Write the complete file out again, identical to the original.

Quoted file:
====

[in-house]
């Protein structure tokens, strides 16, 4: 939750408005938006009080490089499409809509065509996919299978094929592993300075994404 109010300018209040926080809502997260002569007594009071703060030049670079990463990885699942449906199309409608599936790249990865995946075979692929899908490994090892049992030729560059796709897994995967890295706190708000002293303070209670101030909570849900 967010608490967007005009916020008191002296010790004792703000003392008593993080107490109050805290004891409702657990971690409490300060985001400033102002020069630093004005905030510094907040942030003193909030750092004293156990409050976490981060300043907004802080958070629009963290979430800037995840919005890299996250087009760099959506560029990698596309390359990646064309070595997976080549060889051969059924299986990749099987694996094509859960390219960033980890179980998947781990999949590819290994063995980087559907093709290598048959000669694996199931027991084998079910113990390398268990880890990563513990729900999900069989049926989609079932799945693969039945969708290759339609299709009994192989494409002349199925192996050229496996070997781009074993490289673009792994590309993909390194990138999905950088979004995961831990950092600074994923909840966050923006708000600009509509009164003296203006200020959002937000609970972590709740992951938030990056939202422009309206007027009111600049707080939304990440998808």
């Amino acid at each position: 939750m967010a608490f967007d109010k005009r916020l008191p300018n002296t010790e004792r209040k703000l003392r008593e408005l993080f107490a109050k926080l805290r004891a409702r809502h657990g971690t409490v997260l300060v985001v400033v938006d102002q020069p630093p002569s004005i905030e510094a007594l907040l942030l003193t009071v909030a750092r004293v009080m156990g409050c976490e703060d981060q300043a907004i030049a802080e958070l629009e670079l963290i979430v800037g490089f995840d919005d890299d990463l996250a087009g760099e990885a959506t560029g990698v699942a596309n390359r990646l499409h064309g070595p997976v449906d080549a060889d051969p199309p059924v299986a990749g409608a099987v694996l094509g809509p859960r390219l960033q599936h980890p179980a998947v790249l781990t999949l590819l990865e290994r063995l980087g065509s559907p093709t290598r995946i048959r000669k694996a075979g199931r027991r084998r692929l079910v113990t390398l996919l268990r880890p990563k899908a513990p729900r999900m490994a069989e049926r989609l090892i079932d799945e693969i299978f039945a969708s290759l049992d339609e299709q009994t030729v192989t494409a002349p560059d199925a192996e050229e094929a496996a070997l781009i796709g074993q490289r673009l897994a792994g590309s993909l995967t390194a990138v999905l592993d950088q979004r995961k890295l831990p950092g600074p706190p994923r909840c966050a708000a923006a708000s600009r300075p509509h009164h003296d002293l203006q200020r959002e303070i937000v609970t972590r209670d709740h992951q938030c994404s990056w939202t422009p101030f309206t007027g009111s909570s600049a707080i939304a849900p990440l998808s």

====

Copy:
[in-house]
């Protein structure tokens, strides 16, 4: 939750408005938006009080490089499409809509065509996919299978094929592993300075994404 109010300018209040926080809502997260002569007594009071703060030049670079990463990885699942449906199309409608599936790249990865995946075979692929899908490994090892049992030729560059796709897994995967890295706190708000002293303070209670101030909570849900 967010608490967007005009916020008191002296010790004792703000003392008593993080107490109050805290004891409702657990971690409490300060985001400033102002020069630093004005905030510094907040942030003193909030750092004293156990409050976490981060300043907004802080958070629009963290979430800037995840919005890299996250087009760099959506560029990698596309390359990646064309070595997976080549060889051969059924299986990749099987694996094509859960390219960033980890179980998947781990999949590819290994063995980087559907093709290598048959000669694996199931027991084998079910113990390398268990880890990563513990729900999900069989049926989609079932799945693969039945969708290759339609299709009994192989494409002349199925192996050229496996070997781009074993490289673009792994590309993909390194990138999905950088979004995961831990950092600074994923909840966050923006708000600009509509009164003296203006200020959002937000609970972590709740992951938030990056939202422009309206007027009111600049707080939304990440998808």
């Amino acid at each position: 939750m967010a608490f967007d109010k005009r916020l008191p300018n002296t010790e004792r209040k703000l003392r008593e408005l993080f107490a109050k926080l805290r004891a409702r809502h657990g971690t409490v997260l300060v985001v400033v938006d102002q020069p630093p002569s004005i905030e510094a007594l907040l942030l003193t009071v909030a750092r004293v009080m156990g409050c976490e703060d981060q300043a907004i030049a802080e958070l629009e670079l963290i979430v800037g490089f995840d919005d890299d990463l996250a087009g760099e990885a959506t560029g990698v699942a596309n390359r990646l499409h064309g070595p997976v449906d080549a060889d051969p199309p059924v299986a990749g409608a099987v694996l094509g809509p859960r390219l960033q599936h980890p179980a998947v790249l781990t999949l590819l990865e290994r063995l980087g065509s559907p093709t290598r995946i048959r000669k694996a075979g199931r027991r084998r692929l079910v113990t390398l996919l268990r880890p990563k899908a513990p729900r999900m490994a069989e049926r989609l090892i079932d799945e693969i299978f039945a969708s290759l049992d339609e299709q009994t030729v192989t494409a002349p560059d199925a192996e050229e094929a496996a070997l781009i796709g074993q490289r673009l897994a792994g590309s993909l995967t390194a990138v999905l592993d950088q979004r995961k890295l831990p950092g600074p706190p994923r909840c966050a708000a923006a708000s600009r300075p509509h009164h003296d002293l203006q200020r959002e303070i937000v609970t972590r209670d709740h992951q938030c994404s990056w939202t422009p101030f309206t007027g009111s909570s600049a707080i939304a849900p990440l998808s």